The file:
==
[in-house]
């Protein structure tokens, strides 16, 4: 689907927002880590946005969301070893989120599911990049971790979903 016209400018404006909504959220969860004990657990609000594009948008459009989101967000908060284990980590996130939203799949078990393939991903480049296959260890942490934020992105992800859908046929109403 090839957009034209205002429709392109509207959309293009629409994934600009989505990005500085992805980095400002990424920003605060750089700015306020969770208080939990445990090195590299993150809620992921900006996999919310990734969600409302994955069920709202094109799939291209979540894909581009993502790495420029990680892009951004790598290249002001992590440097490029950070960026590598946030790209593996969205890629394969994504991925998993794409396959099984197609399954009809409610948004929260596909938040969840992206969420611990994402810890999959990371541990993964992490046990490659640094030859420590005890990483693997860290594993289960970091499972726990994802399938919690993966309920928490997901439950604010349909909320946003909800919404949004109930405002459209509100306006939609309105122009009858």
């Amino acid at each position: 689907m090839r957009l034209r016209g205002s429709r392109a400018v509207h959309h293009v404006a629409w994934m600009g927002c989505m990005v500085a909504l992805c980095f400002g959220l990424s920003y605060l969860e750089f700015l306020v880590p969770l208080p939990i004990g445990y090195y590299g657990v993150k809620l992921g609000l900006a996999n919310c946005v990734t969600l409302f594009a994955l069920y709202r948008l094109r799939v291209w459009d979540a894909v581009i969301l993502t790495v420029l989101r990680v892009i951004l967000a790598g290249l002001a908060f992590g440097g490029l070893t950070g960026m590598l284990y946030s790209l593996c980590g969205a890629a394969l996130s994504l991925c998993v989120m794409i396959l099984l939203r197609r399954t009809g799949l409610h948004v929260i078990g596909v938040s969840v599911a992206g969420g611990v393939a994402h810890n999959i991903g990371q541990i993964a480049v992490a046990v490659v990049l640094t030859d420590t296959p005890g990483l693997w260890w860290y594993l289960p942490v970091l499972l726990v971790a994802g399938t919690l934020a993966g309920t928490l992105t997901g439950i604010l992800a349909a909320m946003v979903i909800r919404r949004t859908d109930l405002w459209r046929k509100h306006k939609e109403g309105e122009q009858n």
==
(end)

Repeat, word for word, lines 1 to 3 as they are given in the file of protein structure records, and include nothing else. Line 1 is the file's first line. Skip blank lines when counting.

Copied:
[in-house]
């Protein structure tokens, strides 16, 4: 689907927002880590946005969301070893989120599911990049971790979903 016209400018404006909504959220969860004990657990609000594009948008459009989101967000908060284990980590996130939203799949078990393939991903480049296959260890942490934020992105992800859908046929109403 090839957009034209205002429709392109509207959309293009629409994934600009989505990005500085992805980095400002990424920003605060750089700015306020969770208080939990445990090195590299993150809620992921900006996999919310990734969600409302994955069920709202094109799939291209979540894909581009993502790495420029990680892009951004790598290249002001992590440097490029950070960026590598946030790209593996969205890629394969994504991925998993794409396959099984197609399954009809409610948004929260596909938040969840992206969420611990994402810890999959990371541990993964992490046990490659640094030859420590005890990483693997860290594993289960970091499972726990994802399938919690993966309920928490997901439950604010349909909320946003909800919404949004109930405002459209509100306006939609309105122009009858």
């Amino acid at each position: 689907m090839r957009l034209r016209g205002s429709r392109a400018v509207h959309h293009v404006a629409w994934m600009g927002c989505m990005v500085a909504l992805c980095f400002g959220l990424s920003y605060l969860e750089f700015l306020v880590p969770l208080p939990i004990g445990y090195y590299g657990v993150k809620l992921g609000l900006a996999n919310c946005v990734t969600l409302f594009a994955l069920y709202r948008l094109r799939v291209w459009d979540a894909v581009i969301l993502t790495v420029l989101r990680v892009i951004l967000a790598g290249l002001a908060f992590g440097g490029l070893t950070g960026m590598l284990y946030s790209l593996c980590g969205a890629a394969l996130s994504l991925c998993v989120m794409i396959l099984l939203r197609r399954t009809g799949l409610h948004v929260i078990g596909v938040s969840v599911a992206g969420g611990v393939a994402h810890n999959i991903g990371q541990i993964a480049v992490a046990v490659v990049l640094t030859d420590t296959p005890g990483l693997w260890w860290y594993l289960p942490v970091l499972l726990v971790a994802g399938t919690l934020a993966g309920t928490l992105t997901g439950i604010l992800a349909a909320m946003v979903i909800r919404r949004t859908d109930l405002w459209r046929k509100h306006k939609e109403g309105e122009q009858n």